Say you’ve updated your outdoor equipment inventory and bought yourself a pair of trekking poles. You might be wondering: alright, so what now? If that’s the case, you’ve knocked on the right door. Today we’ll talk about the correct usage of trekking poles.
Not only that, we’ll cover everything that’s closely related to the subject. If you’ve read other articles, here at Outdoor Is Home, you know how it’s done. Now, let’s see what’s on the menu.
A single trekking pole is better than no pole. Still, it’s better you use a pair. Keep your arms in a neutral position and employ the soldiers to help you advance forward. Also, remember to loosen your grip on the poles. For maximum control, the straps should go across the palm and “wrap” under the root of your thumb.
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What is trekking and how’s it different from hiking?
While many folks might trekking and hiking are synonyms, the truth’s a bit different. Okay, both activities have lots in common. For example, both give you the chance to enjoy some fantastic natural imagery. Also, both involve a great deal of walking.
First of all, let’s just say trekking’s a bit more challenging than hiking. Basically, we can define it as walking for more than a day. An average hike doesn’t involve that much of your time. So, why do certain folks walk for days? We can say it’s a way of challenging oneself, or an opportunity to enjoy some beautiful nature without being pressured by the clock.
Other (less obvious) differences
As you might know, hiking is mostly done in a pretty much safe environment. Most hiking trails are easy to handle and don’t really require you to invest any special efforts. Yours is only to enjoy the breathtaking scenery. Of course, we by no means want to discredit tougher hiking routes or any hiking lovers out there.
Trekkers, on the other hand, often choose mountainous and difficult terrain for their outdoor adventures. Not only do folks get to enjoy their surrounding, but they also have the opportunity to challenge their physical and mental/psychological capacities. Also, while trekking culture might differ from place to place, these were the characteristics you’ll find just about anywhere.
Are there different types of trekking?
As a matter of fact, there are! Let’s see what are the different types of trekking:
- Easy trekking. As the title suggests, it’s the beginner’s mode. The focus is more on enjoying the natural scenery.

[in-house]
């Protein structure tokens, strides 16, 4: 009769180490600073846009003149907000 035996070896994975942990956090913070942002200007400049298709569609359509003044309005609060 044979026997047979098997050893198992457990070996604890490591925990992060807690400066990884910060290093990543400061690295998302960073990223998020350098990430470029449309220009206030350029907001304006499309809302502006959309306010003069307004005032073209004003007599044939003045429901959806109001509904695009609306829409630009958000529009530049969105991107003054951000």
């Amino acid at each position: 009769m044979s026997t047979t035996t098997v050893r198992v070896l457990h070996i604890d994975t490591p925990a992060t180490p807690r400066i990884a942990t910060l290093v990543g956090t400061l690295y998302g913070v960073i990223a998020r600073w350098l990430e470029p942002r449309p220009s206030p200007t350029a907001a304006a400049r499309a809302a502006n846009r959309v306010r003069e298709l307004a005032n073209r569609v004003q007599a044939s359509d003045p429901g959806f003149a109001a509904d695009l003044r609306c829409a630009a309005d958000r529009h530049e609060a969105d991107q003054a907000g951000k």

- Moderate trekking. The transitional, intermediate mode. One enjoys nature while conquering a bit more difficult terrain.
- Strenuous trekking. This type requires you to endure strenuous physical challenges. It’s mostly done in high-altitude regions. Also, a person should have some previous experience with the sport before trying strenuous trekking.
- Difficult trekking. Fourth, and most challenging type of trekking. Usually done on steep slopes, and by professional trekkers. Requires a great deal of endurance and precision.
Why is trekking important?
There are many reasons why one should try trekking. We’ll show you some of the major ones:
- Trekking greatly reduces the levels of stress. Basically, it’s like nature’s own therapy.
- It’s mostly done in groups. In other words: it has plenty of social benefits.
- Trekking gives you a better understanding of nature or different cultures.
- Also, it will also help you develop certain survival skills. Who knows when they might come in handy.
- Overall, it’s a satisfying exercise for both your mind and body.
Okay, now that we’ve seen why everyone should try trekking at least once in their lifetime, let’s take a look at what’s the correct usage of trekking poles.
How to use trekking poles correctly?
Trekking poles? It almost sounds like something a Polish trekking team would find too cheesy to pick as their name. Anyway, where were we?
As one can guess, trekking poles are used by numerous groups. Most notably: hikers and backpackers. There’s a good reason why that’s the way things stand. Trekking poles offer many benefits to walking enthusiasts of all sorts.
Wait, what exactly are the benefits of trekking poles?
For example, trekking poles enable you to move faster across the terrain. Also, they provide extra support for your body. Subsequently, trekking poles reduce the amount of effort that’s needed to handle certain terrains. That being said, you’ll be able to achieve more during your nature walks.